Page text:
The "Shabbes Goy": A Study in Halakhic Flexibility

By Jacob Katz; Yoel Lerner | Go to book overview

Introduction

The expression "Sabbath Gentile," apparently derived from the Yiddish phrase shabbes goy,1 has in the Hebrew tongue a derogatory connotation implying criticism of the Jewish religious tradition for rendering Jews dependent on the assistance of non-Jews in their religious observance. This criticism results from an aspiration to absolute national independence, an aspiration that has on occasion led to conflicts with traditional patterns of living.2 Yet during the period that Jewish tradition reigned supreme, this dependence caused no signs of embarrassment whatever. Halakhic sources recommend the use of a Gentile's services with little

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1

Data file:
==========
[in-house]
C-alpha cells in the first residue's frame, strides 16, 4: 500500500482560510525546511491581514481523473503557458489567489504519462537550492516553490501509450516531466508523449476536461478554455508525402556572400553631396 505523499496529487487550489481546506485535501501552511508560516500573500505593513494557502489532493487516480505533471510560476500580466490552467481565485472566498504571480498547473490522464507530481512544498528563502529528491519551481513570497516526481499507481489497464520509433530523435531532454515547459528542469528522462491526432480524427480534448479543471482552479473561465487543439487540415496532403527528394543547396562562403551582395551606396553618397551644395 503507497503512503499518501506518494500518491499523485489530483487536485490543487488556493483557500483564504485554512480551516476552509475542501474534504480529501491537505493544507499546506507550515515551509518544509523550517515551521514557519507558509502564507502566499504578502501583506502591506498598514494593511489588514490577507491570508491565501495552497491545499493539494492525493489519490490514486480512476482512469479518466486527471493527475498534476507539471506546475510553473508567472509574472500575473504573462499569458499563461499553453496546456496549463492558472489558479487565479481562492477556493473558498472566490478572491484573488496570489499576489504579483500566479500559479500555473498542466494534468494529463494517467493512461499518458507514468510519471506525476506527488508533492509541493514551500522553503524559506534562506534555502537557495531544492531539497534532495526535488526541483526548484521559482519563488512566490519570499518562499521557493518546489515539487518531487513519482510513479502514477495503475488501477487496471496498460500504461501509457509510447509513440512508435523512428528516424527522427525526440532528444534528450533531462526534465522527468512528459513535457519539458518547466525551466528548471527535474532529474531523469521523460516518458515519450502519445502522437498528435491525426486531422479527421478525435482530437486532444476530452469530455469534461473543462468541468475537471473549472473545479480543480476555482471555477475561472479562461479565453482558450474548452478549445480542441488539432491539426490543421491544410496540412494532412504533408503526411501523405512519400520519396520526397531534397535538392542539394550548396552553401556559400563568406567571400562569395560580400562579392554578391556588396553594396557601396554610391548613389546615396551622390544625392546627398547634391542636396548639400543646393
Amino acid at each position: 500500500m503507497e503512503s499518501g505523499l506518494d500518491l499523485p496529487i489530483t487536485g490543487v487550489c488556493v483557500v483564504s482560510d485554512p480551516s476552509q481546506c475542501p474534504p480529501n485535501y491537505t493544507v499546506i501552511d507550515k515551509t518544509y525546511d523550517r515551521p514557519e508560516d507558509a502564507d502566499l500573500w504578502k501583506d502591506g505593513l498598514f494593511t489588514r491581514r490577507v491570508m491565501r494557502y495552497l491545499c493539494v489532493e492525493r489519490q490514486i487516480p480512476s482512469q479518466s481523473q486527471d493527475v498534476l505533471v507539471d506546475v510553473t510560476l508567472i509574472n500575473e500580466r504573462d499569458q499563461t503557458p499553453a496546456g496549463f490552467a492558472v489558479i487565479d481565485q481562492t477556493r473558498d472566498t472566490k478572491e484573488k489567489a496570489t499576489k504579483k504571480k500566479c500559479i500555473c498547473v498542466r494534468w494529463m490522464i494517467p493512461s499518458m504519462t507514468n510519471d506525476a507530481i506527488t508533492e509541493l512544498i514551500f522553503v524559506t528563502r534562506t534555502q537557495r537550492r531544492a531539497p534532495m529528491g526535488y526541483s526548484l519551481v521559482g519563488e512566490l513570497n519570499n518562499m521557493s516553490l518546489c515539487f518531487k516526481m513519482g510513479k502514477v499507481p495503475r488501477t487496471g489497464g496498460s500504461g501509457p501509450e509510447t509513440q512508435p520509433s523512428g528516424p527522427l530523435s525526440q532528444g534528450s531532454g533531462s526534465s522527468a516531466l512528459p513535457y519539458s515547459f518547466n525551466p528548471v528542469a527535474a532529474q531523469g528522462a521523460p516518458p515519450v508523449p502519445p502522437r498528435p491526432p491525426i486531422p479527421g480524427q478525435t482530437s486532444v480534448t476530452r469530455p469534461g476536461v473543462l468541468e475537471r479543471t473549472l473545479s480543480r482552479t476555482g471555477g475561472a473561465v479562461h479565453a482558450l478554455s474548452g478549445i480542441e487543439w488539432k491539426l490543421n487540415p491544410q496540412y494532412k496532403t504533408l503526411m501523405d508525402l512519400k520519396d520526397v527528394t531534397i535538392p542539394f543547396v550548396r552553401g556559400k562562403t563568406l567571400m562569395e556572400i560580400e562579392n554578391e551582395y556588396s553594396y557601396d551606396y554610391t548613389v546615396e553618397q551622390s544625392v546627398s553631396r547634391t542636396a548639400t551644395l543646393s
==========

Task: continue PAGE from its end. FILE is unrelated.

The expression "Sabbath Gentile" is not found in halakhic sources. Its Yiddish counterpart is common in Yiddish literature, and, according to Professor Dov Sadan, its oral use precedes its written traces.
2
In practice, members of the religious kibbutz movement (Ha-Kibbutz ha-Dati) in the 1930s objected to the use of a Sabbath Gentile in connection with milking cows on the Sabbath, not only for practical reasons--considerations of security involving the introduction of Arabs onto kibbutz property--but also for reasons of principle: because they aspired to live "full, complete" Jewish lives. See Arieh Fishman , "Ha-Kibbutz ha-Dati: A Study of the Mutual Influence of Religion and Ideology in the Context of Modernization" (in Hebrew) (Ph.D. diss. Hebrew University, 1976), 190, 205-207.

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